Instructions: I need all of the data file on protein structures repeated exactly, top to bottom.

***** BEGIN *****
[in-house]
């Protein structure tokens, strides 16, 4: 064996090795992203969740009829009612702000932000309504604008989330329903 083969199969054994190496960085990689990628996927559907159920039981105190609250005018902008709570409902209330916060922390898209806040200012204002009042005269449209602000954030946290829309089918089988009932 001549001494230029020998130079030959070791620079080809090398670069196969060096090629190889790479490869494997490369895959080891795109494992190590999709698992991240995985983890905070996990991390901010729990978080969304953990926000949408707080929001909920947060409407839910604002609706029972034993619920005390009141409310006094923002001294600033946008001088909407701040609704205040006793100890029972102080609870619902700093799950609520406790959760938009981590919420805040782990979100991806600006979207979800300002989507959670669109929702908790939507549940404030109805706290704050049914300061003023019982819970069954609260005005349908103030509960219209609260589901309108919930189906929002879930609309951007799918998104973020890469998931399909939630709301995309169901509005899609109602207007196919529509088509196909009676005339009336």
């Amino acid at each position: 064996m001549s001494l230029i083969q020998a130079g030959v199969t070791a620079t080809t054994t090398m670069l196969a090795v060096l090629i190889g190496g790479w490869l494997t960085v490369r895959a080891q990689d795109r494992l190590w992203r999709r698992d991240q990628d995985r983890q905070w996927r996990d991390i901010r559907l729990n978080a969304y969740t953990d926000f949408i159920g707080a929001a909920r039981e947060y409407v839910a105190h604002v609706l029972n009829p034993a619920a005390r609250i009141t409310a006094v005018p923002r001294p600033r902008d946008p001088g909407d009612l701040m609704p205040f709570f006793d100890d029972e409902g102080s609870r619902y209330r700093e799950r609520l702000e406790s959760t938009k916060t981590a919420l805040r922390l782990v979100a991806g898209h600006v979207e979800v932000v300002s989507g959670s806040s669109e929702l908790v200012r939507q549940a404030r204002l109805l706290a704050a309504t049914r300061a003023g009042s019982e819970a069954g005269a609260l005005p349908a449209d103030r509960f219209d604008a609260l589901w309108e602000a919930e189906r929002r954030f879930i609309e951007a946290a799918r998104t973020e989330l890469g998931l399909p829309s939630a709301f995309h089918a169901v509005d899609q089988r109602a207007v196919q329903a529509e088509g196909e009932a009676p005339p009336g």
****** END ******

[in-house]
């Protein structure tokens, strides 16, 4: 064996090795992203969740009829009612702000932000309504604008989330329903 083969199969054994190496960085990689990628996927559907159920039981105190609250005018902008709570409902209330916060922390898209806040200012204002009042005269449209602000954030946290829309089918089988009932 001549001494230029020998130079030959070791620079080809090398670069196969060096090629190889790479490869494997490369895959080891795109494992190590999709698992991240995985983890905070996990991390901010729990978080969304953990926000949408707080929001909920947060409407839910604002609706029972034993619920005390009141409310006094923002001294600033946008001088909407701040609704205040006793100890029972102080609870619902700093799950609520406790959760938009981590919420805040782990979100991806600006979207979800300002989507959670669109929702908790939507549940404030109805706290704050049914300061003023019982819970069954609260005005349908103030509960219209609260589901309108919930189906929002879930609309951007799918998104973020890469998931399909939630709301995309169901509005899609109602207007196919529509088509196909009676005339009336």
């Amino acid at each position: 064996m001549s001494l230029i083969q020998a130079g030959v199969t070791a620079t080809t054994t090398m670069l196969a090795v060096l090629i190889g190496g790479w490869l494997t960085v490369r895959a080891q990689d795109r494992l190590w992203r999709r698992d991240q990628d995985r983890q905070w996927r996990d991390i901010r559907l729990n978080a969304y969740t953990d926000f949408i159920g707080a929001a909920r039981e947060y409407v839910a105190h604002v609706l029972n009829p034993a619920a005390r609250i009141t409310a006094v005018p923002r001294p600033r902008d946008p001088g909407d009612l701040m609704p205040f709570f006793d100890d029972e409902g102080s609870r619902y209330r700093e799950r609520l702000e406790s959760t938009k916060t981590a919420l805040r922390l782990v979100a991806g898209h600006v979207e979800v932000v300002s989507g959670s806040s669109e929702l908790v200012r939507q549940a404030r204002l109805l706290a704050a309504t049914r300061a003023g009042s019982e819970a069954g005269a609260l005005p349908a449209d103030r509960f219209d604008a609260l589901w309108e602000a919930e189906r929002r954030f879930i609309e951007a946290a799918r998104t973020e989330l890469g998931l399909p829309s939630a709301f995309h089918a169901v509005d899609q089988r109602a207007v196919q329903a529509e088509g196909e009932a009676p005339p009336g």